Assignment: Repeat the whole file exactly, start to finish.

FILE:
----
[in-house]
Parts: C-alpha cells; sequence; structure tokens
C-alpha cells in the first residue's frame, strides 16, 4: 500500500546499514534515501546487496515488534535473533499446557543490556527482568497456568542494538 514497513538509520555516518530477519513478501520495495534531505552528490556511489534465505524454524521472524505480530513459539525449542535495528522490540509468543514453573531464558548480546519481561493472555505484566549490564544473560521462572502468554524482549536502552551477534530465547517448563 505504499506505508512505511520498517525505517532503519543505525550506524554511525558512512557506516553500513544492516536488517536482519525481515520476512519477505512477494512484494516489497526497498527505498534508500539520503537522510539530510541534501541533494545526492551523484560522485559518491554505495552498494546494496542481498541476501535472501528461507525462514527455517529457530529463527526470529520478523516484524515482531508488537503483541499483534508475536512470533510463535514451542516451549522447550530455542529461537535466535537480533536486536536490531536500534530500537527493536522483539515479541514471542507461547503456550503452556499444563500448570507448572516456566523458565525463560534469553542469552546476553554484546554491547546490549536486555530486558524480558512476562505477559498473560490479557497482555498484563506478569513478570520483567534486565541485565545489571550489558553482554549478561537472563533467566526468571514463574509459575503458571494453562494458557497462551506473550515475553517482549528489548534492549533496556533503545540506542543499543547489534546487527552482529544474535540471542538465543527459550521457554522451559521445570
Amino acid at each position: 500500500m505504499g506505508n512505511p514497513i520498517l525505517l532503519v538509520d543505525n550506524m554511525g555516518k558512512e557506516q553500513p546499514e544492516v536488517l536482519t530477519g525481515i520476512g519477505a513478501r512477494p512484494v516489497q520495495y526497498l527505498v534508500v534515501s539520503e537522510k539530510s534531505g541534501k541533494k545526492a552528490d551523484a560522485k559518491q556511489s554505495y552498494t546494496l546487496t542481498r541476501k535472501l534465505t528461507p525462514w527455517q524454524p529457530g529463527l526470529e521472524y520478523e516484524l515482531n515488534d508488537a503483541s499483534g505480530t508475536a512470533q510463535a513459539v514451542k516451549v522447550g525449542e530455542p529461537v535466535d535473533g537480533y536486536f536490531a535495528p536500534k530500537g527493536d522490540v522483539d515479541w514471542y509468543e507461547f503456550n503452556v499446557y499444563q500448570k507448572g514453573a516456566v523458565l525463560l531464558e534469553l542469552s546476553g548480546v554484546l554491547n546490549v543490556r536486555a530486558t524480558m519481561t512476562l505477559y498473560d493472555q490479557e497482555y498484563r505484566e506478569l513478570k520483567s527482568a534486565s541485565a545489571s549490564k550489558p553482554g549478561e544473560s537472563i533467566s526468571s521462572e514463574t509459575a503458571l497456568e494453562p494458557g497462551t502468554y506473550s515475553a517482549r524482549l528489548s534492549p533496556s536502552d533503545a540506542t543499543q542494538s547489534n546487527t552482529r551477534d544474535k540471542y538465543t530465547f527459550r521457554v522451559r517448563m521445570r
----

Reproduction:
[in-house]
Parts: C-alpha cells; sequence; structure tokens
C-alpha cells in the first residue's frame, strides 16, 4: 500500500546499514534515501546487496515488534535473533499446557543490556527482568497456568542494538 514497513538509520555516518530477519513478501520495495534531505552528490556511489534465505524454524521472524505480530513459539525449542535495528522490540509468543514453573531464558548480546519481561493472555505484566549490564544473560521462572502468554524482549536502552551477534530465547517448563 505504499506505508512505511520498517525505517532503519543505525550506524554511525558512512557506516553500513544492516536488517536482519525481515520476512519477505512477494512484494516489497526497498527505498534508500539520503537522510539530510541534501541533494545526492551523484560522485559518491554505495552498494546494496542481498541476501535472501528461507525462514527455517529457530529463527526470529520478523516484524515482531508488537503483541499483534508475536512470533510463535514451542516451549522447550530455542529461537535466535537480533536486536536490531536500534530500537527493536522483539515479541514471542507461547503456550503452556499444563500448570507448572516456566523458565525463560534469553542469552546476553554484546554491547546490549536486555530486558524480558512476562505477559498473560490479557497482555498484563506478569513478570520483567534486565541485565545489571550489558553482554549478561537472563533467566526468571514463574509459575503458571494453562494458557497462551506473550515475553517482549528489548534492549533496556533503545540506542543499543547489534546487527552482529544474535540471542538465543527459550521457554522451559521445570
Amino acid at each position: 500500500m505504499g506505508n512505511p514497513i520498517l525505517l532503519v538509520d543505525n550506524m554511525g555516518k558512512e557506516q553500513p546499514e544492516v536488517l536482519t530477519g525481515i520476512g519477505a513478501r512477494p512484494v516489497q520495495y526497498l527505498v534508500v534515501s539520503e537522510k539530510s534531505g541534501k541533494k545526492a552528490d551523484a560522485k559518491q556511489s554505495y552498494t546494496l546487496t542481498r541476501k535472501l534465505t528461507p525462514w527455517q524454524p529457530g529463527l526470529e521472524y520478523e516484524l515482531n515488534d508488537a503483541s499483534g505480530t508475536a512470533q510463535a513459539v514451542k516451549v522447550g525449542e530455542p529461537v535466535d535473533g537480533y536486536f536490531a535495528p536500534k530500537g527493536d522490540v522483539d515479541w514471542y509468543e507461547f503456550n503452556v499446557y499444563q500448570k507448572g514453573a516456566v523458565l525463560l531464558e534469553l542469552s546476553g548480546v554484546l554491547n546490549v543490556r536486555a530486558t524480558m519481561t512476562l505477559y498473560d493472555q490479557e497482555y498484563r505484566e506478569l513478570k520483567s527482568a534486565s541485565a545489571s549490564k550489558p553482554g549478561e544473560s537472563i533467566s526468571s521462572e514463574t509459575a503458571l497456568e494453562p494458557g497462551t502468554y506473550s515475553a517482549r524482549l528489548s534492549p533496556s536502552d533503545a540506542t543499543q542494538s547489534n546487527t552482529r551477534d544474535k540471542y538465543t530465547f527459550r521457554v522451559r517448563m521445570r